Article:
Semyonovka and Grigorekva Gorges, Kyrgyzstan
by Anastasiya Yahno
From the village of Semyonovka, named after the Russian explorer Pyotr Semyonov, an asphalt road extends 15 kilometers into the mountains, following the Chon Ak-Suu (Big White Water) River, past the Kyrchyn tour base. The road leads to a jailoo, or summer pasture, located 2,010 m (6,595 feet) above sea level, where the Chon Ak-Suu meets with the Kichi Ak-Suu (Little White Water) River. The river flows 34 km (21 miles) from the glaciers down to Lake Issyk-Kul, through three small lakes. This jailoo was historically used as a meeting place for congresses of Kyrgyz elders.
From the end of June to the end of September, there is a yurt village here. This yurt village is marketed as an ethnological experience, where half the yurts are reserved for visitors, and half are occupied by local families, who provide services and entertainment. Guests here can experience authentic and traditional elements of the Kyrgyz nomadic lifestyle, like sleeping on traditional blankets in yurts, rather than on beds. This also means that things like toilets and washing facilities are also more traditional, but the experience more than makes up for it. Guests can explore the history, culture, crafts, food and games of the Kyrgyz people, or go on treks on foot or on horseback through the surrounding countryside and see half-wild yaks. For the less active, there are demonstrations of crafts and horsemanship, recitations of the Epic of Manas, concerts on traditional instruments, and even kumis tastings - an all-around authentic Kyrgyz experience.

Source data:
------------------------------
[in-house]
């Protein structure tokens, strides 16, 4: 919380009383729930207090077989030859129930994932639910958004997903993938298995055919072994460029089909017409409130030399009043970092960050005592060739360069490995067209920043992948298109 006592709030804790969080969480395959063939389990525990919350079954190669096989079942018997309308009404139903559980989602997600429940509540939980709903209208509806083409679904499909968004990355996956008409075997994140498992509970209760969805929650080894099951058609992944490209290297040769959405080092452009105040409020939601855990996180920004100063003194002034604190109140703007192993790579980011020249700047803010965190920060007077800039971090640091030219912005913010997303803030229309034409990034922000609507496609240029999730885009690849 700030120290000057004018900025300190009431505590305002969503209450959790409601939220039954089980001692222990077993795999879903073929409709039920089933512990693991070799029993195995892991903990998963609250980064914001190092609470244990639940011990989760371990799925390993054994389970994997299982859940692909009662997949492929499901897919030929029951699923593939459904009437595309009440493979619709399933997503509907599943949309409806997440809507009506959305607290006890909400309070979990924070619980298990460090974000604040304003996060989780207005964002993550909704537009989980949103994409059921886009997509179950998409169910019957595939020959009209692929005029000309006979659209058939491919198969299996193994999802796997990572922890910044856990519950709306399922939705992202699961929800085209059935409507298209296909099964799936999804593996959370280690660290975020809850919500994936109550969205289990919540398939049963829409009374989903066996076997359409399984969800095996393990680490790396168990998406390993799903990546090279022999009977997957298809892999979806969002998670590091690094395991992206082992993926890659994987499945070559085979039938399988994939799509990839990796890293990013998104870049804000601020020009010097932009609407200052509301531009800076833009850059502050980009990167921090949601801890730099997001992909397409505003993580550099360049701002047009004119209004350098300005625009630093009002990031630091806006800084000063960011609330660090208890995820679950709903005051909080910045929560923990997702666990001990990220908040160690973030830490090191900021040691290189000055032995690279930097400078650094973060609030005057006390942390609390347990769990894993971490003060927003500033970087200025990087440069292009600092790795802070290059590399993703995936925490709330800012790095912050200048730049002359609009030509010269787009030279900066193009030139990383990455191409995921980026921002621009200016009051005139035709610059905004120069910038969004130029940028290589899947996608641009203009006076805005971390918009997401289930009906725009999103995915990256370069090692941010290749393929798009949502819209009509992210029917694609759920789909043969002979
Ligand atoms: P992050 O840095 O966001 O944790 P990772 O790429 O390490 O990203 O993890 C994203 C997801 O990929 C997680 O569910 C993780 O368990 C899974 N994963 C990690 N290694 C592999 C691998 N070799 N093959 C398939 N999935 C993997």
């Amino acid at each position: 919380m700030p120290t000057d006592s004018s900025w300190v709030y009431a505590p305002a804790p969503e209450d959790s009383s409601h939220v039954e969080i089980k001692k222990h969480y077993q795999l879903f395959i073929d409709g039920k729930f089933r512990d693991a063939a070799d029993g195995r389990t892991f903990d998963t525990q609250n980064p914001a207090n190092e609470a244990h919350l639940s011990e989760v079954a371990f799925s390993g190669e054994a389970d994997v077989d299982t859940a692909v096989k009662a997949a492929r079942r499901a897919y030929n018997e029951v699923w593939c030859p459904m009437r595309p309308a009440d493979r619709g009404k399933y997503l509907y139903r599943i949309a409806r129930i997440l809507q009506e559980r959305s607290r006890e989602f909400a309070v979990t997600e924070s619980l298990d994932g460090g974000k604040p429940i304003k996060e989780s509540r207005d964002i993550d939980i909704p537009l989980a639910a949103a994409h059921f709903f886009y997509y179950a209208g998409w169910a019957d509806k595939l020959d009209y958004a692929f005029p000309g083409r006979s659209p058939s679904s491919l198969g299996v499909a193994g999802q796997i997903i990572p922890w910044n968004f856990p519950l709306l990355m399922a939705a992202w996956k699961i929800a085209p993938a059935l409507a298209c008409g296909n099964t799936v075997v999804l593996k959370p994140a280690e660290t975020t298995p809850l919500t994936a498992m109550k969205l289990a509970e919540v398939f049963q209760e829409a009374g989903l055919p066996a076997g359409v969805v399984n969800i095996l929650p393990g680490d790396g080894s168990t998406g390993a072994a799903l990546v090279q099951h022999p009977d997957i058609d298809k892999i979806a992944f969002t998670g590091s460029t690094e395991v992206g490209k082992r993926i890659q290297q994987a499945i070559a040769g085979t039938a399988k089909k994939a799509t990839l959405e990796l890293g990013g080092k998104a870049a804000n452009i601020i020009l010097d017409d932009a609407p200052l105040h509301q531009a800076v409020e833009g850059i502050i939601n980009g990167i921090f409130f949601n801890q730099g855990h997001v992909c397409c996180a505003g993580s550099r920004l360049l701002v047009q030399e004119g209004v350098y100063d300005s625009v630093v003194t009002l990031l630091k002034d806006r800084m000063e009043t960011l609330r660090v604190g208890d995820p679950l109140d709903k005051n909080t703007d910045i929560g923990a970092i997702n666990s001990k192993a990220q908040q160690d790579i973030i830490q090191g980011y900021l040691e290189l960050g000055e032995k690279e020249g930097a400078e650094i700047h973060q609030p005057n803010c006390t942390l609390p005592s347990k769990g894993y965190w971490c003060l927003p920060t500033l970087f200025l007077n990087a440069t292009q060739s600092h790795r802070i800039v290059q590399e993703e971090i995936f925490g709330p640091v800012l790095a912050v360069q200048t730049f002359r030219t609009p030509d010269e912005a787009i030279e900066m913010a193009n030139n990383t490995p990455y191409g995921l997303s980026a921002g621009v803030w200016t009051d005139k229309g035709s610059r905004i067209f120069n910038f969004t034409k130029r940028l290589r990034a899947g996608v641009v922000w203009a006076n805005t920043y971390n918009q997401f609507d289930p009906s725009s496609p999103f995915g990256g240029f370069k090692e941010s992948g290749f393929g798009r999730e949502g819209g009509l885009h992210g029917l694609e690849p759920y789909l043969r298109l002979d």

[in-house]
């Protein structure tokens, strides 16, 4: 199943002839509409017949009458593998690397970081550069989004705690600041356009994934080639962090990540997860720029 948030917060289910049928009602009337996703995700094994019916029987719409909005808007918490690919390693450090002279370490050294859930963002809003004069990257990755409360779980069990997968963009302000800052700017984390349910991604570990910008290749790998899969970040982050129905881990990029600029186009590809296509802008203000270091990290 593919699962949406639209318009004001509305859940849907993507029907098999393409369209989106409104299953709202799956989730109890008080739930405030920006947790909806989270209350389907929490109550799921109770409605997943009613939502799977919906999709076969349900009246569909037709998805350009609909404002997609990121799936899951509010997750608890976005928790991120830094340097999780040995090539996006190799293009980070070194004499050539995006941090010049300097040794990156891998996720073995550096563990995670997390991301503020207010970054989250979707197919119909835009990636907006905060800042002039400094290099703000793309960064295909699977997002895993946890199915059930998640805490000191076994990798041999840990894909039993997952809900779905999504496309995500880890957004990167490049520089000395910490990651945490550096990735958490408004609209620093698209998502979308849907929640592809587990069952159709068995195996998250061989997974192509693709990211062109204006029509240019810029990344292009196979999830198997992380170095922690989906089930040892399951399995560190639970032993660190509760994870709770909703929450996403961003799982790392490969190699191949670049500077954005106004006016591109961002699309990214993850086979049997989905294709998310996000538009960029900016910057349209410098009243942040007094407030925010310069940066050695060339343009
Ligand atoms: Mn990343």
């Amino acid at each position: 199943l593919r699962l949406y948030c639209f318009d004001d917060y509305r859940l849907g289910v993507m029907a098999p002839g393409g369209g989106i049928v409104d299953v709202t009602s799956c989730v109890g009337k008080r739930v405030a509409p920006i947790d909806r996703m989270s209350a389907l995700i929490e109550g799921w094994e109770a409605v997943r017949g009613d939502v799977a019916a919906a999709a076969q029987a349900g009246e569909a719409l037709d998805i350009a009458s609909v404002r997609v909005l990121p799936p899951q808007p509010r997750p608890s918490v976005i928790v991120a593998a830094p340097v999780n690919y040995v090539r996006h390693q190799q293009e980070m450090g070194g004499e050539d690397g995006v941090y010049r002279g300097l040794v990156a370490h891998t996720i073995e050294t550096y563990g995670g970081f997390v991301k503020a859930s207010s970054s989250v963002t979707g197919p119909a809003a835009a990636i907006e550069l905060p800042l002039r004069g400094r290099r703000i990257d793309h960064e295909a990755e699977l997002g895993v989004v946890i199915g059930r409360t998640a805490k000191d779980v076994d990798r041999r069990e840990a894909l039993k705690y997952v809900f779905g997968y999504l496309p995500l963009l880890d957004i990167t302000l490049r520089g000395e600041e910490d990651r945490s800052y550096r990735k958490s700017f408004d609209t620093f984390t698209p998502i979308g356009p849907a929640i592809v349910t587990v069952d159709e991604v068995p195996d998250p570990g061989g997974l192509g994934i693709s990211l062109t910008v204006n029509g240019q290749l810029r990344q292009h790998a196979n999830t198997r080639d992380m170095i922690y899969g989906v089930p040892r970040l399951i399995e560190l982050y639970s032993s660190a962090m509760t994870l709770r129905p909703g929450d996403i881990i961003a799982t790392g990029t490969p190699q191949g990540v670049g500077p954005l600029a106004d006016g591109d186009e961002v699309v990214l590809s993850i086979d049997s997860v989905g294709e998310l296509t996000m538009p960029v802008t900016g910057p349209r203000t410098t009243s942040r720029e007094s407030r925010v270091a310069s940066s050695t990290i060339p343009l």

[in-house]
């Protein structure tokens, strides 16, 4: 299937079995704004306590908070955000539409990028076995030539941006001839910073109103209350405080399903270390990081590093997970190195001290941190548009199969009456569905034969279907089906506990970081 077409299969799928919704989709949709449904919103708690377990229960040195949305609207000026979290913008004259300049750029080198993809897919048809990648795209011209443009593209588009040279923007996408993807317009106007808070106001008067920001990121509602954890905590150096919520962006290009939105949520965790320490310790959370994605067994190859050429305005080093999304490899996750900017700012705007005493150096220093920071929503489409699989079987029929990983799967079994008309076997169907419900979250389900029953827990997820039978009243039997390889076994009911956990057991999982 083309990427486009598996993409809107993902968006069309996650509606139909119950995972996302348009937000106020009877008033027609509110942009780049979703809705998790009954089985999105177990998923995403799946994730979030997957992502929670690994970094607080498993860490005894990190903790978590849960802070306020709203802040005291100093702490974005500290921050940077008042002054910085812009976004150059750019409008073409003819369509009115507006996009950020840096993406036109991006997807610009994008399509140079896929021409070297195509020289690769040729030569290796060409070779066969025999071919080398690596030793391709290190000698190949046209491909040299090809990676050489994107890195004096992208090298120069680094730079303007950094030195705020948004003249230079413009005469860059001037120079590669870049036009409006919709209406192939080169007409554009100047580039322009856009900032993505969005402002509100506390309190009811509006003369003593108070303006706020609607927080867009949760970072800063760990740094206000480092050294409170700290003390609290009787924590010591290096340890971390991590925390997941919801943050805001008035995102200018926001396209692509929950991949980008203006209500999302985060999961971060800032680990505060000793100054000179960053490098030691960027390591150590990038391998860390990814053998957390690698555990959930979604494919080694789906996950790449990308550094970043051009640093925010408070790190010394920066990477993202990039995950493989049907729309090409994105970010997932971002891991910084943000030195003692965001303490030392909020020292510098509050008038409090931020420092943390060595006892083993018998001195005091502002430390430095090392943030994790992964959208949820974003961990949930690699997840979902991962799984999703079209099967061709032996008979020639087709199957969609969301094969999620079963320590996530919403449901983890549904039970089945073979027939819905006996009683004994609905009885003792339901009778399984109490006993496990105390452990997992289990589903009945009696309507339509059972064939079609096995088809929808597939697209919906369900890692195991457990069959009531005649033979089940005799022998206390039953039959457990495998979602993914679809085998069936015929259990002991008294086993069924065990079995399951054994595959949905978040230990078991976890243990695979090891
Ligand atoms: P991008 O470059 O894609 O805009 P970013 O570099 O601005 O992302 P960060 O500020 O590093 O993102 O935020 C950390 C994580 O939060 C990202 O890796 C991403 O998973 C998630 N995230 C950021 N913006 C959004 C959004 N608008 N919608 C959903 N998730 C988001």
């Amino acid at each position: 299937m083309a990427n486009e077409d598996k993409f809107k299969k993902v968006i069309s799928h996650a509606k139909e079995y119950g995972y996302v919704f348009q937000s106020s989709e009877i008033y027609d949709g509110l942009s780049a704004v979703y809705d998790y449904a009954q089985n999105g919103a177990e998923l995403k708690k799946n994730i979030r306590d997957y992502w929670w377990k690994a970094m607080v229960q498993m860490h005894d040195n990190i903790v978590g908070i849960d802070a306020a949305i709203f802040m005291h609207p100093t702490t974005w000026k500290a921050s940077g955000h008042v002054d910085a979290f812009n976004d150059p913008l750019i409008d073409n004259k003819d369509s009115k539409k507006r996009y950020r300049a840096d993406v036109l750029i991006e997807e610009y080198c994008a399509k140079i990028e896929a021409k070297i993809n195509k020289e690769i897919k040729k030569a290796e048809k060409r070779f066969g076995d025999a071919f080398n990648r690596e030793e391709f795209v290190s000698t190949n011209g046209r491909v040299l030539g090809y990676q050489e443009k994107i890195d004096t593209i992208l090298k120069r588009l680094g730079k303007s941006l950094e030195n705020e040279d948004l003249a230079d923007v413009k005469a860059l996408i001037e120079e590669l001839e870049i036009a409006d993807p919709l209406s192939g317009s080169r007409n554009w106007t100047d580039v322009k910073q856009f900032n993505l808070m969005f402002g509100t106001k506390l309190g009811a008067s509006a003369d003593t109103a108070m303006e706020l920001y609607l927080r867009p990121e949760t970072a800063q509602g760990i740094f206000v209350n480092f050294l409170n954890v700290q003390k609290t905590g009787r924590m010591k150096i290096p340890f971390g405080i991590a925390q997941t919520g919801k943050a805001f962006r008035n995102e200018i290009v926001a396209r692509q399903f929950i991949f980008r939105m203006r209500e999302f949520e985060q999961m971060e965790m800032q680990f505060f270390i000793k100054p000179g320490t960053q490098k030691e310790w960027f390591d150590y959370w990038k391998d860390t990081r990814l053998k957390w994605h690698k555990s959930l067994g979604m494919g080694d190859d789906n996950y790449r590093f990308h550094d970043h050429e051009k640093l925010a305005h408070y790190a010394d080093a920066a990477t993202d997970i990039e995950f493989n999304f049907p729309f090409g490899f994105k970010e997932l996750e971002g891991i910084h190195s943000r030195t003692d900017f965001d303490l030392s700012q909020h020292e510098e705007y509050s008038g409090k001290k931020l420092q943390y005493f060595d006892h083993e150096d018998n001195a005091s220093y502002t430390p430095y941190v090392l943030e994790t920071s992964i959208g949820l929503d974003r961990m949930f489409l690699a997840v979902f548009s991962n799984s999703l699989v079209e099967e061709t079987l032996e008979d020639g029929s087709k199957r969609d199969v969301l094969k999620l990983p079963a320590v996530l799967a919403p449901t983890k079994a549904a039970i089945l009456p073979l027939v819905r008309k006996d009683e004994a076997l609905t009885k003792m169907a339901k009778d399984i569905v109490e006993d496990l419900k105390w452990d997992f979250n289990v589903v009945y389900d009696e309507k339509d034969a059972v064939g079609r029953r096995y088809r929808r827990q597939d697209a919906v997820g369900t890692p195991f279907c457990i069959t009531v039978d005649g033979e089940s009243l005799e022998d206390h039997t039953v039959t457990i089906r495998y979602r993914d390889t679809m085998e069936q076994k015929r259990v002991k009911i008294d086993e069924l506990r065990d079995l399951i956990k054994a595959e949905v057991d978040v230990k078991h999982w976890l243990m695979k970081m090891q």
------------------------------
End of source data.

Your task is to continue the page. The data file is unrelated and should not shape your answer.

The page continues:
by Jocelyn Favaz
On the northeastern edge of the village are some graves, dating from the 5th to 3rd century BCE. There are more graves further up the valley of the Ak-Suu River.
Another piece of history is a dacha on the shores of Issyk-Kul, not far from Semyonovka, that was built in the 1960s for a visit by Leonid Brezhnev - and was then used only once. It’s a rather modest building, set at the edge of a marshland, a short walk away from the beach. Unfortunately, now it is in a sad state of disuse and disrepair, though there are apparently plans to renovate and restore it.